PhD HelpRegister Today!
- by jmmarti4 Dec 2, '12Hello Everyone!
I am currently working on my Master's in Nursing and Business Administration. I will be complete in about a year and a half. I am seriously thinking about pursuing my Doctorate degree. However, I don't know where to start. If anyone knows the "nitty gritty" on PhD in nursing than I would greatly appreciate it. Some questions I have are listed below.
- Do you prefer online or classroom setting?
- Can you work/Do you recommend working a full-time job while in school?
- Are their any schools that you guys might recommend looking into?
Thanks again for everyones help!!!
- Dec 2, '12 by llgIt's hard to answer such general questions in a short format ... but here are a couple of thoughts to help you get started.
1. First, you need to decide what type of doctoral degree you want. The PhD focuses on the scholarly, academic aspects of nursing -- a lot of research, theory, and philosophy. It is the designed for people wanting an academic career or at least wanting to focus on the academic, scholarly aspects of nursing in a practice setting. Before entering a PhD program, you should have your research focus at least partially developed so that you can use your coursework as a foundation for your dissertation and future research. The DNP is designed for people wanting a doctoral level foundation to a practice-based career. It includes some research, theory, etc. ... but is geared more towards the person planning to work in a practice setting and having a practice-based career. Which fits your career plans best?
2. A lot of people pursue doctoral studies part time -- but part time students are usually eigible for less financial aid (if any). Full time students in brick and mortar programs often get fellowships that pay for most of the school costs (sometimes with a little bit of living expenses thrown in).
3. There are decent online options available for both PhD and DNP programs -- but there is something very valuable in fully emersing yourself on campus at that level of study.
I recommend talking with your current faculty members and mentors about your career goals -- and then seeking the kind of program that will fit those goals the best, balanced with your personal needs. I don't recommend "just going to a doctoral program" that is convenient or that someone recommends without first doing that kind of deep career planning and personal reflection/assessment. Doctoral education is a big investment -- so it's great that you are trying to do your homework before making that investment.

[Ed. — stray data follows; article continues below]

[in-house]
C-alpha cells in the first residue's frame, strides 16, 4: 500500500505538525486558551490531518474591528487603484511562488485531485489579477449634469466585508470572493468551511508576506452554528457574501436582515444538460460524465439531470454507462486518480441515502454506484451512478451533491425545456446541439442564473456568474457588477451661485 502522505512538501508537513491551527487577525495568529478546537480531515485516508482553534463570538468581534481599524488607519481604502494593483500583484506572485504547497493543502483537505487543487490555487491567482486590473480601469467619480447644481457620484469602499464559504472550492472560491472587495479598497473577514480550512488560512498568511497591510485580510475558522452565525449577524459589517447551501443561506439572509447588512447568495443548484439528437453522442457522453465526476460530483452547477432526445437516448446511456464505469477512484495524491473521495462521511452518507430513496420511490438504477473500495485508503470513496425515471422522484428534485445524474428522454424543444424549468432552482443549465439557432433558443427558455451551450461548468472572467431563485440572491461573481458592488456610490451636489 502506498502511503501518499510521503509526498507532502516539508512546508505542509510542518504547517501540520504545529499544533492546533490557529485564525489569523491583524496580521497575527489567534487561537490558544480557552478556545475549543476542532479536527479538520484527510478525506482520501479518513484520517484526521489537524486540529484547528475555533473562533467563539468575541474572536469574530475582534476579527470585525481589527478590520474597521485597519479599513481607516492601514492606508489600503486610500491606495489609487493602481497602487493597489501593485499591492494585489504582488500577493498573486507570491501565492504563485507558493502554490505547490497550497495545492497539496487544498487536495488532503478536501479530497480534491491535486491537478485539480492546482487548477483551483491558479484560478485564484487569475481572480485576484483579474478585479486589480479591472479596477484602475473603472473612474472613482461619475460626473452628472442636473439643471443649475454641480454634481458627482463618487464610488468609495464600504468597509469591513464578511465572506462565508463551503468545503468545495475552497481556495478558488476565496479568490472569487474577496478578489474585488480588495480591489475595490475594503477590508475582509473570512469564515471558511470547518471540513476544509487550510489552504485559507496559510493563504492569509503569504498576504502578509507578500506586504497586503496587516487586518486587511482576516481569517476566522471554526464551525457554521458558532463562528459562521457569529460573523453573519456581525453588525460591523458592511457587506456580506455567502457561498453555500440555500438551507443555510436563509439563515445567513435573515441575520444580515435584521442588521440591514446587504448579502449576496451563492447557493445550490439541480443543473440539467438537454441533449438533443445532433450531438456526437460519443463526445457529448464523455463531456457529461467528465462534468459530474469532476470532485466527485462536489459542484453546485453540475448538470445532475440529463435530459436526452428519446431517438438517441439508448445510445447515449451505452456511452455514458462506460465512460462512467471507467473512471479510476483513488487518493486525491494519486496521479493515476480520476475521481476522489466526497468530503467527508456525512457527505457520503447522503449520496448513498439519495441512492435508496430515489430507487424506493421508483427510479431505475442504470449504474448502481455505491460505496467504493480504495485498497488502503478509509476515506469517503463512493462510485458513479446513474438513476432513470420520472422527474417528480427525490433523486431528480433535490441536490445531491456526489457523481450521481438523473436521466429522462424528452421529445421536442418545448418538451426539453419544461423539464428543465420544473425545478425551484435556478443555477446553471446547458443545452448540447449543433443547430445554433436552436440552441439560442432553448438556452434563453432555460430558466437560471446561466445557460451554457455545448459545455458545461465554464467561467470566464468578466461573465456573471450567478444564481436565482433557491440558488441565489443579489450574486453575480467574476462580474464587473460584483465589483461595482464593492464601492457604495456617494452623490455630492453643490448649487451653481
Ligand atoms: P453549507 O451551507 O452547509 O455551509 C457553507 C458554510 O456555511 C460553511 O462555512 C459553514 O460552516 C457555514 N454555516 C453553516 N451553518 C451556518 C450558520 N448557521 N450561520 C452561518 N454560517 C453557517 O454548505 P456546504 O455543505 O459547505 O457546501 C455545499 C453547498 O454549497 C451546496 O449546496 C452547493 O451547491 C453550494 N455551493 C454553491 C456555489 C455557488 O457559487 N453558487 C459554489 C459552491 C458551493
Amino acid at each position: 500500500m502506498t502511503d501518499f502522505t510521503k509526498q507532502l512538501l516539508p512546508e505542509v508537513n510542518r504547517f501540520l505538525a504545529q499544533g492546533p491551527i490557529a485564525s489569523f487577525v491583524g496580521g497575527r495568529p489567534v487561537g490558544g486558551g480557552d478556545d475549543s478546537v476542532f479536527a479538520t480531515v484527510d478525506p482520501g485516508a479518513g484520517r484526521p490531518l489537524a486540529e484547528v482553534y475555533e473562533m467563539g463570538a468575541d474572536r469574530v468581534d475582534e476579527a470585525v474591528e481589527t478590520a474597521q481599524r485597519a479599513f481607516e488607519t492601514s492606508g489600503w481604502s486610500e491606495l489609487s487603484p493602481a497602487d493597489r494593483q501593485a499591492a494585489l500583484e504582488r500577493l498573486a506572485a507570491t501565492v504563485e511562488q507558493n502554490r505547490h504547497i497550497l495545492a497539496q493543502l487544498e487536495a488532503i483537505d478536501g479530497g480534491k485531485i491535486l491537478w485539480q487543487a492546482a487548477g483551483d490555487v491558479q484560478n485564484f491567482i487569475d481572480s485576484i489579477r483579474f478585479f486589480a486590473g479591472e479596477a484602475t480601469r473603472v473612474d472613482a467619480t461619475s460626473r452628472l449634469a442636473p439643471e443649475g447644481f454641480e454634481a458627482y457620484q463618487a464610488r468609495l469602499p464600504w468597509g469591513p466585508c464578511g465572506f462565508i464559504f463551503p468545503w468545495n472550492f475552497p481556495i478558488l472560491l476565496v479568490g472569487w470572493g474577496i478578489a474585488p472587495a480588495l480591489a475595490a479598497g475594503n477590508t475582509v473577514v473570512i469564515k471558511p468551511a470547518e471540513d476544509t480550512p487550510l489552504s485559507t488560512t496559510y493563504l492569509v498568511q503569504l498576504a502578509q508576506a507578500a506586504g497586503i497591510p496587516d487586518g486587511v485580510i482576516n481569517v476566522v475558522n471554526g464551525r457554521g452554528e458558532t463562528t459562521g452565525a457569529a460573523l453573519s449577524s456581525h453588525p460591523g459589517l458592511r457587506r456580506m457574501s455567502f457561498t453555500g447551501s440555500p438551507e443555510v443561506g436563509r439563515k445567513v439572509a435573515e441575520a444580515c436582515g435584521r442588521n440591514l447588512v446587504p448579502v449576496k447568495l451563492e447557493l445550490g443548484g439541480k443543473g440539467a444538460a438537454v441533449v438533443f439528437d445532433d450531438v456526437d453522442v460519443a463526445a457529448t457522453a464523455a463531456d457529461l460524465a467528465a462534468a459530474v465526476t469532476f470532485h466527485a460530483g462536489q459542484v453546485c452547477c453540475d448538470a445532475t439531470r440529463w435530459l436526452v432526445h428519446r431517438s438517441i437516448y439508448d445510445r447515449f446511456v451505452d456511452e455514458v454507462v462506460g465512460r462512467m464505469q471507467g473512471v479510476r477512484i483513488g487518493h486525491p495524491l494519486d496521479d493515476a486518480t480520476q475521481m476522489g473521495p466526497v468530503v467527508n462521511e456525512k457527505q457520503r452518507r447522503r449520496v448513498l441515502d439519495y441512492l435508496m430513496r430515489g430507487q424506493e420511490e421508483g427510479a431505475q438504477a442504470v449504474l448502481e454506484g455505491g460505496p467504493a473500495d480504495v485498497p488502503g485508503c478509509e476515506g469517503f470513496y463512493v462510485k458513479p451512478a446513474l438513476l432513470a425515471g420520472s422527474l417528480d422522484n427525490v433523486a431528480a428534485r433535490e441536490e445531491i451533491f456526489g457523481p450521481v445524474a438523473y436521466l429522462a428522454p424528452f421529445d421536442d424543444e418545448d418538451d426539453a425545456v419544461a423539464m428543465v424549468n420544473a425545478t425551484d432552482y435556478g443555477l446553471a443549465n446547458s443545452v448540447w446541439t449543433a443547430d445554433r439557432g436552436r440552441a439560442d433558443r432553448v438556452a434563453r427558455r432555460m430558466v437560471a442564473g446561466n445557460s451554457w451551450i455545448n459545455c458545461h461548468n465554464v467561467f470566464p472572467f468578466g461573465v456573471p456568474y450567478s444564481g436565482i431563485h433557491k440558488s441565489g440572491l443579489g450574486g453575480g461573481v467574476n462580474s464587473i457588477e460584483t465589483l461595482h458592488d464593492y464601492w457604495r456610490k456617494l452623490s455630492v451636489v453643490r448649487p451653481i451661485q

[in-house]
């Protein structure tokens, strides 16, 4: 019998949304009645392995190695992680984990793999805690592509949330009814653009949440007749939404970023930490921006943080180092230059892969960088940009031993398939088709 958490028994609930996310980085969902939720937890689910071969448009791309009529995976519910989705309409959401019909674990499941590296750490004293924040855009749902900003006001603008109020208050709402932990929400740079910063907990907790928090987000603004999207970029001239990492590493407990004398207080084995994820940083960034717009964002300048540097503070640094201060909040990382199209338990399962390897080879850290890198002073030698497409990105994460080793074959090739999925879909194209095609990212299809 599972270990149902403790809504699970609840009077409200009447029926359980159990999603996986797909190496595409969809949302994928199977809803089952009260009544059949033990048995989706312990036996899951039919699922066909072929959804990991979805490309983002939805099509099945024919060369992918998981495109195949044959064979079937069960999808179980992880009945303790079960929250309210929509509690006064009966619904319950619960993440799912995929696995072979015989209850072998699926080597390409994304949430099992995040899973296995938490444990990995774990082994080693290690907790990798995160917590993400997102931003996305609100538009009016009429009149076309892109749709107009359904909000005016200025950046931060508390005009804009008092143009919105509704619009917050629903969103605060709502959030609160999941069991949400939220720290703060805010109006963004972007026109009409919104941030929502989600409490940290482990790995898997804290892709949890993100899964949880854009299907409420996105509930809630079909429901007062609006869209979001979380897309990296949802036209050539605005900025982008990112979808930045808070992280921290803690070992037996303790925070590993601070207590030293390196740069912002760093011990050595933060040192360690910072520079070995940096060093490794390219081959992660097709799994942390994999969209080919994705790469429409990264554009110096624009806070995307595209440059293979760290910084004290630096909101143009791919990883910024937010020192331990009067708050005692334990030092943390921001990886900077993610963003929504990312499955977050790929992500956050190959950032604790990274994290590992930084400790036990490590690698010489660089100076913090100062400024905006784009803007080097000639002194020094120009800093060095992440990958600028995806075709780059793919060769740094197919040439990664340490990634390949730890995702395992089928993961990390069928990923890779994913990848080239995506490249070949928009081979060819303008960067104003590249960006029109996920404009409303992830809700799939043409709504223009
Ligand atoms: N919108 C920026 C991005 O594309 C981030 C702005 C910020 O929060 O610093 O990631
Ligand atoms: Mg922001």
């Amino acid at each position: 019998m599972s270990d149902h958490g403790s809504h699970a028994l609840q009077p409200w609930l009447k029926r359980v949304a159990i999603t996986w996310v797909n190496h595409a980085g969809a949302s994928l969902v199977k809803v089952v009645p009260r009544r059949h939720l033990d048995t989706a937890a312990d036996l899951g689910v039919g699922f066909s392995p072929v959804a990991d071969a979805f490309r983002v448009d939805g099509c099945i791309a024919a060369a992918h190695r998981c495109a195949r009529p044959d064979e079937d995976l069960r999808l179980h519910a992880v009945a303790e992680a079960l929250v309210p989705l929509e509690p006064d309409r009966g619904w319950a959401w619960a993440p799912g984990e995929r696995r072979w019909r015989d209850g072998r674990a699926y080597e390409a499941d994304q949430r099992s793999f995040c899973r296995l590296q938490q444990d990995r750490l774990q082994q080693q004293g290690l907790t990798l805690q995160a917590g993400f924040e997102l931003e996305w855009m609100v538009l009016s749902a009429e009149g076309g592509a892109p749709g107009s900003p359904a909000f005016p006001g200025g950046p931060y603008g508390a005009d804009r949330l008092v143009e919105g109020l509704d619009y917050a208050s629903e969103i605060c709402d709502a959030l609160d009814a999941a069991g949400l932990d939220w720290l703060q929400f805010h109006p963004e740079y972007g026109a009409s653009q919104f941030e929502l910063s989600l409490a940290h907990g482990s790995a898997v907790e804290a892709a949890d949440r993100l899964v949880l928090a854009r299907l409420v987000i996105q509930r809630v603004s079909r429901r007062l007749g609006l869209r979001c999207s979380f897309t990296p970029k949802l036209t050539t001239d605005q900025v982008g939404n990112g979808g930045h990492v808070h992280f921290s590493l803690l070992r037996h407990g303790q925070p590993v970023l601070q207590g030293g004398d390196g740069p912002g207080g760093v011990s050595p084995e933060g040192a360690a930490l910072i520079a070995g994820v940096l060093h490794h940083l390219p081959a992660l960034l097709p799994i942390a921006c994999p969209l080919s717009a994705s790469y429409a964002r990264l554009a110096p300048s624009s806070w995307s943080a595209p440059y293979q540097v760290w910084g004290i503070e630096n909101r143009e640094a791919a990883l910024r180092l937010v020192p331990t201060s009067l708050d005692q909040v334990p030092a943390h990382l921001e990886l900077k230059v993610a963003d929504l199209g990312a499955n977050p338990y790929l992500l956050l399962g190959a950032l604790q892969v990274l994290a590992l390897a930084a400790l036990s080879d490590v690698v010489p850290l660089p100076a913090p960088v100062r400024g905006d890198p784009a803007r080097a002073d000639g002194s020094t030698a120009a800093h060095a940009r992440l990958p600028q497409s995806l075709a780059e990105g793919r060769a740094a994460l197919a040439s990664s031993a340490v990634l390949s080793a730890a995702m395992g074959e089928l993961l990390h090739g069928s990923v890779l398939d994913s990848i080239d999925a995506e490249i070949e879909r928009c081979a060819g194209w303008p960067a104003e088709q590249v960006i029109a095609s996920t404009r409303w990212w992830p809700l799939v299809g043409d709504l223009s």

llg, PhD, RN-BC
- Dec 8, '12 by BCRNAWhen you look around for schools you need to do it considering what your research interests are. Most programs are distance accessible, a lot of online work with a few trips to the school. I would not recommend full time study with full time work, unless you work three 12 hour shifts and don't have a lot of family obligations. I have few classmates that almost failed out of the program trying to do more than they should. You also need to pick a school based on your career goals. If you are into research then you need to pick a school known for their research in your field. Also, check out how much they charge in tuition. Vanderbilt University would have been a great choice for me, but they would have wanted over 125,000 in tuition. I honestly don't see how their students pay the tuition, student loans will not cover it and they don't offer full/partial tuition assistance. I chose a school that is internationally known in research and only charges 15,000 a year (in state fees/and currently the same rate for out of state students). I would also recommend that you pick a school with a brick and mortar setting, even if it is entirely online. Some of the online schools will charge outrageous fees and confer degrees that no well-respected university will acknowledge. If the only requirement to get in is the ability to pay the tuition, then skip it. A good school will require a high GPA and proof of scholarly ability.